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These Pretzels are Making Me Thirsty!

Are you living the life you chose? Are you living the life that chose you?”

When I first heard this line from self-described ‘literate redneck’ rocker Jason Isbell, I was immediately struck by it. It’s not like it was a novel idea (living one’s life with purpose) or even worded in a particularly eloquent way. I think it was something in the vocal quality that cut through and grabbed me. It’s plaintive and confrontational on one hand, but ultimately sympathetic. Maybe the question he poses is rhetorical as much as for the audience. 

Why do we zig and zag rather than taking the straightest line possible on the road to happiness?

Forgetting that the song is a cautionary tale about keeping sight of one’s true north rather than chasing the shiny object, it got me to think about marketing. I’ve been in marketing for some time. I’ve never once intentionally misled anyone. I have, however, been guilty of taking the audience on a needlessly long drive for what was fundamentally a short trip.  Rather than simply ‘asking for the order’ there were elaborate analogies, sidebars and not entirely related supporting evidence. 

That’s why I’m in love with the new PepCoin campaign. Marketing is foundationally a quid pro quo exercise. The customer gives something(s) like time, attention, and (usually) money in exchange for something— a feeling, a benefit, a satisfaction…on top of the physical product or service. 

Coke did seminal work touting soft benefits with campaigns like its legendary, “The Pause that Refreshes”. Lay your money down and get an icy Coke. But also a much needed break from life’s races and an opportunity to revive. It was brilliant in connecting an emotional benefit to a physical product.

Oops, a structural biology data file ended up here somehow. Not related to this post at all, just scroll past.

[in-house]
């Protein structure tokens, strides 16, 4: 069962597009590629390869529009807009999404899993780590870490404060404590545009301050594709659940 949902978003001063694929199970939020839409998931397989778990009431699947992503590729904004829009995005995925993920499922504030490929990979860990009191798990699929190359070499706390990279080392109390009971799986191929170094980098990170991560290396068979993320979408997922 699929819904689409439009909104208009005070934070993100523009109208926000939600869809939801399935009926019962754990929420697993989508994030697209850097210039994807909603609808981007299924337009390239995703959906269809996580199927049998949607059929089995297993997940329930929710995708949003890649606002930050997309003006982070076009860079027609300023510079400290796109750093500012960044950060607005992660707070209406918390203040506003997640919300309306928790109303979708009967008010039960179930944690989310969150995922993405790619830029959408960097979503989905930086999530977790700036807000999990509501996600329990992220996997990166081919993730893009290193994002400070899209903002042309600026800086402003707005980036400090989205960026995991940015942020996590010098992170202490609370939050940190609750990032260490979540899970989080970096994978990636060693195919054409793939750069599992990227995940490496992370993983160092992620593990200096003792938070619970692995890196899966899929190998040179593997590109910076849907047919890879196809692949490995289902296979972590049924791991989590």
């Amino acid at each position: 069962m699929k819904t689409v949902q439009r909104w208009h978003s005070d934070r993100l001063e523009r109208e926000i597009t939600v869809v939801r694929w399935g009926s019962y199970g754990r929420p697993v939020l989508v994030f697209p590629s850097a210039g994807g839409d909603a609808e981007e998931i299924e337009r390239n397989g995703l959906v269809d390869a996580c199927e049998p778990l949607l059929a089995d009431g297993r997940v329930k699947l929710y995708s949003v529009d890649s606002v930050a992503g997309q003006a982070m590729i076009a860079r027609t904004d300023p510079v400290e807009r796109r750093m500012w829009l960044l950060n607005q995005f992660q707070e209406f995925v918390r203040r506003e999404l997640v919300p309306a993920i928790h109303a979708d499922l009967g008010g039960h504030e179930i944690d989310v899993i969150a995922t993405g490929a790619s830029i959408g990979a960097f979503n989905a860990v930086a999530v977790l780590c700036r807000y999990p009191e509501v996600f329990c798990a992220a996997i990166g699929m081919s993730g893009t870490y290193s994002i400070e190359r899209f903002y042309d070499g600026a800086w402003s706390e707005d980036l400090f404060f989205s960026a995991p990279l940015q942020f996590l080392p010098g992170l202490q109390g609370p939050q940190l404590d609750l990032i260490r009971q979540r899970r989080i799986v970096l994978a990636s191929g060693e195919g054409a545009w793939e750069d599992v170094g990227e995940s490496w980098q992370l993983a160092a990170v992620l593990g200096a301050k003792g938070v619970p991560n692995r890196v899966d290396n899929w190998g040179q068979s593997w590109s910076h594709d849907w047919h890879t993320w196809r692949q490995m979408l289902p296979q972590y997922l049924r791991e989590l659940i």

The Yin to Coke’s Yang is, not surprisingly, Pepsi.  

Where as Coke appealed to the heart, Pepsi is going straight for the head. It’s an entirely rational argument and one I predict will be wildly successful. 

PepsiCo is made up of beverages (led by Pepsi) and snacks (Frito-Lay). In a perfect world, people would never leave the store with one but not the other. They really play off of each other perfectly. Why take a chance they won’t?

Pepsi’s new PepCoin campaign just puts it right out there: “Earn cash back anytime you buy both specially marked PepsiCo Drinks and Frito-Lay snacks.”

I get that. I think everybody will. 

But what’s in it for me? You ask. What’s the benefit— emotional or otherwise?

Cash. Buy PepsiCo beverages and snacks, scan the on-pack codes and get up to 10% back (in either PayPal or Venmo no less). In a world of marketing obfuscation where we’re pecked to death by ducks, this just hits you between the eyes. 

I, for one, respect this. I think we’ll be seeing much more of it. I don’t have to go to a microsite or landing page for a schematic on how it works. Pepsi+Fritos=Cash. Got it. If it was buy a Pepsi plus baby carrots or paper towels, it wouldn’t work as well. But these things go together. It’s about time someone rewarded the customer for simply doing the smart play. Cash back is a reward for loyal patronage as much as an incentive for incremental purchase or even trial. 

Either way, why ask why?

They’re going to reward me for washing down some Doritos with an ice cold Dew? 

Oh, alright. It’s the life I chose.